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This morning I woke up and was so tired, I slid right back into that pocket between sleep and wakefulness. That seems to be the place where I hear sage advice from someone.  (God? My own psyche? Relatives who have passed on?) 

And this time, I heard these words:

Expect the best like a dinner guest and set it a place at the table.

Then someone (my mother? A teacher?) said to me:

What are you punishing yourself for?

And I realized it was both a mildly exasperated, head-shaking statement, as well as existential question.  

So I had to mull it over. What am I punishing myself for? What do any of us give ourselves angst over?

  • Choices you made when you had no choice.
  • Stopgap measures that turned into persistent problems.
  • Mistakes that led to doing penance in perpetuity.

Many of us feel we’re in that pocket in between what we’d envisioned life would be and life as it is actually lived. We may end up making peace with where we are and making do with what we have. But maybe “expecting the best” is the mindset that precedes its arrival. Or perhaps it’s the clarion call your blessings need to hear. 

What if they’re flying overhead right now, waiting for you to tell them where to land? If changing your mind meant changing your life, we’d all set that extra place at the table. That way, when “the best” comes knocking, it will already feel right at home.

Time, Scholarship“Gravity” would be a great name for a girl, like “Charity” or “Felicity.” And you know, Gravity used to be my friend. We could hang, she and I. But lately, she has not been kind to me. Just like Time used to be on my side. Now, he just keeps rushing past, like he doesn’t even recognize me!

To tell you the truth, my old pal Gravity has just been bringing me down. As you get older, you realize that “the tincture of time” only applies to broken hearts. Not faces, hands, and…other assets. 

But Gravity’s just doing her job, and Time is on the clock, too.⏰ They all work for Providence. Nobody can play a role for which they’re not designed. The same is true of humans; we were made to live the full spectrum of experiences, including aging. 

At least it rolls out slowly, like a grey carpet of sorts. At first, you think, “Grey? Where’s the red carpet treatment?” On second thought, you realize that grey is a great choice for a carpet. Hides the dirt. Goes with every kind of decor. It’s soothing.

So, eventually, you’re going to look older as you age. I know that’s no great newsflash, but until you experience it, you may not realize it can affect how you feel about life. 

But you’re still the same person you always were. Gravity and Time may be contractually obligated to do their jobs (as an older person, I’ve realized they must be Teamsters), but Providence is ageless, and there’s no expiration date on Grace.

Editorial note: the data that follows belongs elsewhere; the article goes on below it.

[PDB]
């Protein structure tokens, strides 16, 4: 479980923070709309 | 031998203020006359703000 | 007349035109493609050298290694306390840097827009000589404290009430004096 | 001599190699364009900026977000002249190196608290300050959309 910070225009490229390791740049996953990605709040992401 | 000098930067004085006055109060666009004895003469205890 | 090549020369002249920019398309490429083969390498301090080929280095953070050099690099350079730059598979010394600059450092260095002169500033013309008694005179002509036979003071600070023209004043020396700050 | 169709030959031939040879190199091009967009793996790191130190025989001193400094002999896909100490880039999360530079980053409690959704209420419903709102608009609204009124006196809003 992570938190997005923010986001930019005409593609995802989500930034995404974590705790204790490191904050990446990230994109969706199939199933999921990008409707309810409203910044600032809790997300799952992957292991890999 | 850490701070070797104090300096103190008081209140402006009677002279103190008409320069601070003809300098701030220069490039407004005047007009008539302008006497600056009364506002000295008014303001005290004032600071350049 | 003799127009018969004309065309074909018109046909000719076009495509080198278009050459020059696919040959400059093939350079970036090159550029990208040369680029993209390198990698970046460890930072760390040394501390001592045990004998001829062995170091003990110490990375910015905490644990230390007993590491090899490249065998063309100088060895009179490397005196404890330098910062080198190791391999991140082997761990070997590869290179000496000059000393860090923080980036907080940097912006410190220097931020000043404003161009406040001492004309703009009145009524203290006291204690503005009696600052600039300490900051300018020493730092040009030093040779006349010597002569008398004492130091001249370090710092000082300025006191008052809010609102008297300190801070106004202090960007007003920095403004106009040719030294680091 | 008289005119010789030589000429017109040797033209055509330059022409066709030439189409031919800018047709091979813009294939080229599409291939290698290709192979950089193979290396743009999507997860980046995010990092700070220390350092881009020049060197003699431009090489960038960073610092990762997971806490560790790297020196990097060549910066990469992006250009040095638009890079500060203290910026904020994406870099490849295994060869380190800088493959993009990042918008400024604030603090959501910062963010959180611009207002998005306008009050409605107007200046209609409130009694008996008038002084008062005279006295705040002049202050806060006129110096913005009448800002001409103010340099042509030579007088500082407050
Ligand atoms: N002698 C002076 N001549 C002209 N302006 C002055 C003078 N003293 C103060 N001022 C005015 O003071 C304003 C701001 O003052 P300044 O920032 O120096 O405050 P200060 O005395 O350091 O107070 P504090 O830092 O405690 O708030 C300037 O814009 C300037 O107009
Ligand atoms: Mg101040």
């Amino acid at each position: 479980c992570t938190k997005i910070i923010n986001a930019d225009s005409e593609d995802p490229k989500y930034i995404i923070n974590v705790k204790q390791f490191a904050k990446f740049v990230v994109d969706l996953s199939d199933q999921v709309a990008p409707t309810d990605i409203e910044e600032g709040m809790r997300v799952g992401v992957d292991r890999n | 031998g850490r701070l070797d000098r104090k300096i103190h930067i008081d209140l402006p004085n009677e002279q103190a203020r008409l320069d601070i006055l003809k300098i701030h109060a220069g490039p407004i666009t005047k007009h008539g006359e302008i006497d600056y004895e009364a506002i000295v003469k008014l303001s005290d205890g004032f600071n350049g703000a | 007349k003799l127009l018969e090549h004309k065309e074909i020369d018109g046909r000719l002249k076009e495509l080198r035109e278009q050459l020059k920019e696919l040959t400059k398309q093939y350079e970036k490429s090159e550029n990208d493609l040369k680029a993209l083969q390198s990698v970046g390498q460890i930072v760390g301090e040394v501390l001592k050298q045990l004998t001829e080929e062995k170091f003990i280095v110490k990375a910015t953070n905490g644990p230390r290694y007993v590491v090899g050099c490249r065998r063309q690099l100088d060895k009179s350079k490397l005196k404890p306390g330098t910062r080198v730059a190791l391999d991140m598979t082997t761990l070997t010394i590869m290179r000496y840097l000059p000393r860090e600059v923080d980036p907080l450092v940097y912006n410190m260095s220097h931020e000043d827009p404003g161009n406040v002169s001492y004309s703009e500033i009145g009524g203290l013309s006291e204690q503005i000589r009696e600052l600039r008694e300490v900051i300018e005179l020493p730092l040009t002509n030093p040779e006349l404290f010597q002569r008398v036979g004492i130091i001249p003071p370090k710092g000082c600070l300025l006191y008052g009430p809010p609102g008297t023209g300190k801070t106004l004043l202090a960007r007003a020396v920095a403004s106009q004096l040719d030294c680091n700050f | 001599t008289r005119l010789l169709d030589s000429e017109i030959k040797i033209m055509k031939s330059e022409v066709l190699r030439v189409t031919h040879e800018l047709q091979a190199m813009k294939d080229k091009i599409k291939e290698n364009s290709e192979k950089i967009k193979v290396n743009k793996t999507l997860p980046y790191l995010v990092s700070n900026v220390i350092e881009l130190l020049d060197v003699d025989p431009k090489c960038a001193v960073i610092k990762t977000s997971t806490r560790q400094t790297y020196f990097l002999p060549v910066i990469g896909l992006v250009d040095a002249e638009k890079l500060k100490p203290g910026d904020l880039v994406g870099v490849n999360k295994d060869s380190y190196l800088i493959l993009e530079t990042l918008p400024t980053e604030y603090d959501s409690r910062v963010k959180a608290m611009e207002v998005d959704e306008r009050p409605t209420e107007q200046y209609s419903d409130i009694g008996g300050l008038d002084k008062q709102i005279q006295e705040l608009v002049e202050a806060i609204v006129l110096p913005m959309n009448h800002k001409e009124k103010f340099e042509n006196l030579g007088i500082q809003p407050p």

On jury duty years ago, we were given a break during a case so we could stretch our legs. I went to the snack store, picked up some noshes and got in line. When it was my turn, the cashier asked, “What have you got today, ma’am?” In response, I said, “Oh, just a couple of these things,” and absent-mindedly waved toward my snacks. “I’m sorry, ma’am, you’re going to have to be more specific,” he said. “You see, I’m unsighted.”

I apologized profusely — so much so that he realized I didn’t just mean I was sorry for the flip answer. I’ll never forget his response. He said, “No need to feel sorry, ma’am. If the Good Lord had wanted me to be sighted, he would’ve given me sight. I work around it.” 

His strength of character was impressive, but so was the collective moral compass that switched on for those waiting in line. The man could tell which coins he was being given by their weight and size, but the bills all felt alike, so he had to ask what denomination he was being given. 

Suddenly we all had eagle eyes. You say you gave him a twenty dollar bill? Let me check on that. People were craning their necks to keep everyone else honest. It was as if a tiny Community Watch had formed spontaneously.

I think of that day when I lose faith in humanity, or when I think I’ve got it hard due to my own visual impairment, which developed later. That man soldiered on despite the hardship and got it done. And those people in line did the right thing without being asked. The truth is, the milk of human kindness hasn’t yet soured into yogurt. Just under the surface, the still, small voice is speaking loud and clear.

Where did the phrase “under the weather” come from anyway? Surely no one is over the weather. Or above it somehow. Maybe there’s a travel agency for millionaires that allows them to exist in a pocket just above the jet stream. They get to bypass any dark clouds that rain on the rest of us.

Of course, that’s not true. Anyone can find themselves “under the weather.” It coincides with that moment when you realize you’re just not yourself. Who are you then? As it turns out, a stranger with bad intentions.